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  • In the previous video, we discussed the idea of power and created a framework for thinking

  • about it.

  • I claimed that someone needed two fundamental ingredients to be powerful: a true understanding

  • of the world and the resources to shape it.

  • As promised, we're going to go over what I left out of the last video which was how

  • to obtain a truer understanding of the world.

  • I believe this essay will shine light on the fact that some ways of thinking are more useful

  • than others.

  • Out of all of the essays that I've ever written, this one is the most important.

  • Today, we'll be discussing how to think from first principles.

  • First principles are the fundamental building blocks of an idea; they are the most indivisible

  • parts that we know to be true and that we use to build more complex thoughts.

  • I know this sounds a little abstract right now but let me give you some history, an analogy,

  • and an example.

  • Thinking from first principles isn't a new or groundbreaking idea.

  • In fact, it's been the dominant mode of thinking among all great scientists and philosophers

  • for awhile now; it's probably the single most consistent factor among great thinkers.

  • Although there have been many practitioners of this way of thinking, I'd like to zoom

  • in on one that you may have heard about: Aristotle.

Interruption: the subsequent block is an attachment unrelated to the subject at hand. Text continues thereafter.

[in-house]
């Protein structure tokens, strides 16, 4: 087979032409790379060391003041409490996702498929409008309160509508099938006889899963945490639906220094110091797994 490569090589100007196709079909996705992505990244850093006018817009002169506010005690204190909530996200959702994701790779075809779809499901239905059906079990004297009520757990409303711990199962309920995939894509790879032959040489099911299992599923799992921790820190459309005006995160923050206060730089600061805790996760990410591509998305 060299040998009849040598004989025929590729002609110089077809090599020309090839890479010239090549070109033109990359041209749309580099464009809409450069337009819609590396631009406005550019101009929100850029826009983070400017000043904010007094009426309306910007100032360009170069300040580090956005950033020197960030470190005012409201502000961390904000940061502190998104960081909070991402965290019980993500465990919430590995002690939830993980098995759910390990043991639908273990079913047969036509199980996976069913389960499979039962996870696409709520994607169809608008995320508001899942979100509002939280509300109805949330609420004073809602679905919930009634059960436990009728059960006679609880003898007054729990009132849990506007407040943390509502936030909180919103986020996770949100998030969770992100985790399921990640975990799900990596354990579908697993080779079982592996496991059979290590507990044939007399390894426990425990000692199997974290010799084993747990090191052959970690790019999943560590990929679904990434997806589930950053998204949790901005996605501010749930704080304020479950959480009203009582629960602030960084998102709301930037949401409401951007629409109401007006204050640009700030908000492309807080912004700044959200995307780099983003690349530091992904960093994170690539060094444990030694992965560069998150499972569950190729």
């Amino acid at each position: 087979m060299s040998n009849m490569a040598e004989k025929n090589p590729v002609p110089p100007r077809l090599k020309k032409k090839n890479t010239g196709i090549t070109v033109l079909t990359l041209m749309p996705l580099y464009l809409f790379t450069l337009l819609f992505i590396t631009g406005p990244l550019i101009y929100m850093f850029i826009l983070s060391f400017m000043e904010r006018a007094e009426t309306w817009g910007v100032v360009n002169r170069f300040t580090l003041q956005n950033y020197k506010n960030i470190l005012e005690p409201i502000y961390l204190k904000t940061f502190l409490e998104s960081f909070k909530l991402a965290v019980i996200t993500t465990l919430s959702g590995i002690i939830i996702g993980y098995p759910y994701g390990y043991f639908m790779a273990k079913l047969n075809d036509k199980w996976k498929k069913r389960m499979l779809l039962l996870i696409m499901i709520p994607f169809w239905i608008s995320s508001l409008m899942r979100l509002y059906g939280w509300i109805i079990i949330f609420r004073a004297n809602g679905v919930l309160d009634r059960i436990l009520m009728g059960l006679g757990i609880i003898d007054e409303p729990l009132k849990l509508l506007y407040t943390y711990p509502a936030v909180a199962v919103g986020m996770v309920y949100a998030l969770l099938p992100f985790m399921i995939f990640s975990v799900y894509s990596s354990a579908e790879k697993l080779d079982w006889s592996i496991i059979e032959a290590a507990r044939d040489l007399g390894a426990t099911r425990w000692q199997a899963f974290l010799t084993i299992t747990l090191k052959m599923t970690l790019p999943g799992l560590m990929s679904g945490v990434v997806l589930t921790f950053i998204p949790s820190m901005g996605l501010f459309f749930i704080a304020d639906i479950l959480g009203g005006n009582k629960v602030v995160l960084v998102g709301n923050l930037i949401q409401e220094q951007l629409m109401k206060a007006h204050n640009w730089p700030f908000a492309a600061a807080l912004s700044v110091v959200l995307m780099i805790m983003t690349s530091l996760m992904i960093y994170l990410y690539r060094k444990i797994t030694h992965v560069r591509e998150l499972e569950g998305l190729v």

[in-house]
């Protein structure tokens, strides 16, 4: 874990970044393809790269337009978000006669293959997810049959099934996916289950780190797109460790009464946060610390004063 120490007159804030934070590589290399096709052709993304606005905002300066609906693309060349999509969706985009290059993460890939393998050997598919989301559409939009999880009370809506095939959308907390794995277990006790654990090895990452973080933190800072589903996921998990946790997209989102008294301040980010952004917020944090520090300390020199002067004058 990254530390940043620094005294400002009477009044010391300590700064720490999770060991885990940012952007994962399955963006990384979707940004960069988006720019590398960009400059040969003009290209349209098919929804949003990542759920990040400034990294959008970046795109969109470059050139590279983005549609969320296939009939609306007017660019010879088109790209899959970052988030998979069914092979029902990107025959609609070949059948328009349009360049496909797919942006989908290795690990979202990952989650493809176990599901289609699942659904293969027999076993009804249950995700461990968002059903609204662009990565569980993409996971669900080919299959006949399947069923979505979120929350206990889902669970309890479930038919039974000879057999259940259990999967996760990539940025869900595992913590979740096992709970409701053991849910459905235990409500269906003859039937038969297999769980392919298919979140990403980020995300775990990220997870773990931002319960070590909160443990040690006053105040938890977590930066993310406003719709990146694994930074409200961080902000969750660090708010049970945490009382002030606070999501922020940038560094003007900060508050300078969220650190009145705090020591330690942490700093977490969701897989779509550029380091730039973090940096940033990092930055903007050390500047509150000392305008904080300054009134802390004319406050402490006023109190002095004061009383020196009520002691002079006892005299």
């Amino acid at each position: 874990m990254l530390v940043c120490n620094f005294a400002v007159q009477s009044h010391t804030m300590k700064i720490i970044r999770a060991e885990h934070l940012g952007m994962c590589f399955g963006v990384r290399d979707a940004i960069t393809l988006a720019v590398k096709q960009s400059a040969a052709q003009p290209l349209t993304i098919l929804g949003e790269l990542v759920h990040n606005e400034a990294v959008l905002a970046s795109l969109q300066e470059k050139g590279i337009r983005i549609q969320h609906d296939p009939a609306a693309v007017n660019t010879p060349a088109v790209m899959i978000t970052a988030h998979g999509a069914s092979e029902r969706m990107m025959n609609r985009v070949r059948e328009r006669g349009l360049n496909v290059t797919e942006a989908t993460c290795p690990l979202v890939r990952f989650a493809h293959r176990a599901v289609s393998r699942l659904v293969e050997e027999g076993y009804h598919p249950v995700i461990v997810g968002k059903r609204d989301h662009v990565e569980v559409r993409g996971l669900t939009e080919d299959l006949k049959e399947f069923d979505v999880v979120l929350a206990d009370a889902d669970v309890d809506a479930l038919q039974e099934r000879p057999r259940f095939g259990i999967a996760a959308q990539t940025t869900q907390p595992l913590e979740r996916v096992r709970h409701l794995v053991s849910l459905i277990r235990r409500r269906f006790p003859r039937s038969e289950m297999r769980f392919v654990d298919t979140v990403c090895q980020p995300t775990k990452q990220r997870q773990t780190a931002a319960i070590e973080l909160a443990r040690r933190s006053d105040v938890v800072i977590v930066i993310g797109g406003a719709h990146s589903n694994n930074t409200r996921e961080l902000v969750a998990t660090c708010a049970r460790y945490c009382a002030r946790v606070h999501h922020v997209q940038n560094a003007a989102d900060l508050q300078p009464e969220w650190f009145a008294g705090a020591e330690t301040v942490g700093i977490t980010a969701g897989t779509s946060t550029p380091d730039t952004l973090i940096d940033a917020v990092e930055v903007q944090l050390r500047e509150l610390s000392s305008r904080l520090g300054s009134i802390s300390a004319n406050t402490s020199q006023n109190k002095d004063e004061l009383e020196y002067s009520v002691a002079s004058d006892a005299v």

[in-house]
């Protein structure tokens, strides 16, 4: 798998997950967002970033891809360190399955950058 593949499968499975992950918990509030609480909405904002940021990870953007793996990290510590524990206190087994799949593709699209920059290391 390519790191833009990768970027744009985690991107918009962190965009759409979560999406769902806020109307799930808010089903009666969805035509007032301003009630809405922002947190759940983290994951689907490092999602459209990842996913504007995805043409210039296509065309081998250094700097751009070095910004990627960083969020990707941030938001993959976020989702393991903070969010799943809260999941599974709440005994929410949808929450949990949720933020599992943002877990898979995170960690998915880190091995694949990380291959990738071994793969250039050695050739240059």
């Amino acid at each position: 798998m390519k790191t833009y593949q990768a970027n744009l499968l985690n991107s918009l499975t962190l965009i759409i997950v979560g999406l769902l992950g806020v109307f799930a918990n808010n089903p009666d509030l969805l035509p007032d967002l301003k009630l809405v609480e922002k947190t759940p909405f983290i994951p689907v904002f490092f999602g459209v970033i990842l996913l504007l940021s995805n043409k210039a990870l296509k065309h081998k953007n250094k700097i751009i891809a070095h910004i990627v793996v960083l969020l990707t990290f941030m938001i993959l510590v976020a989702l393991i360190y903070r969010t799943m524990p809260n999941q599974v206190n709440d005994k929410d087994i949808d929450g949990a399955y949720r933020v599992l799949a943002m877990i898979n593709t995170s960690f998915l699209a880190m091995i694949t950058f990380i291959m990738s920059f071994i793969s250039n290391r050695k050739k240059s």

• He was a prolific organizer who believed that everything could be divided into categories

  • and subcategories.

  • The smallest subcategory in any domain is what we would call a first principle.

  • He was also one of the earliest empiricists that we know about.

  • [3, 5, 7, 8]

  • Empiricist: someone who believes that all knowledge is achieved through experience.

  • As one of the earliest major contributors to the study of biology, it makes sense that

  • Aristotle was a first principles thinker.

  • He would dissect animals to gain real world knowledge and then use his capacity for reason

  • to organize and categorize this information.

  • This cycle of seeking knowledge through experience and using reason to give it structure is how

  • one comes to know the first principles of a subject.

  • Aristotle believed that we couldn't possess true knowledge unless we understood these

  • principles.

  • [7]

  • we do not think we know a thing until we are acquainted with its primary conditions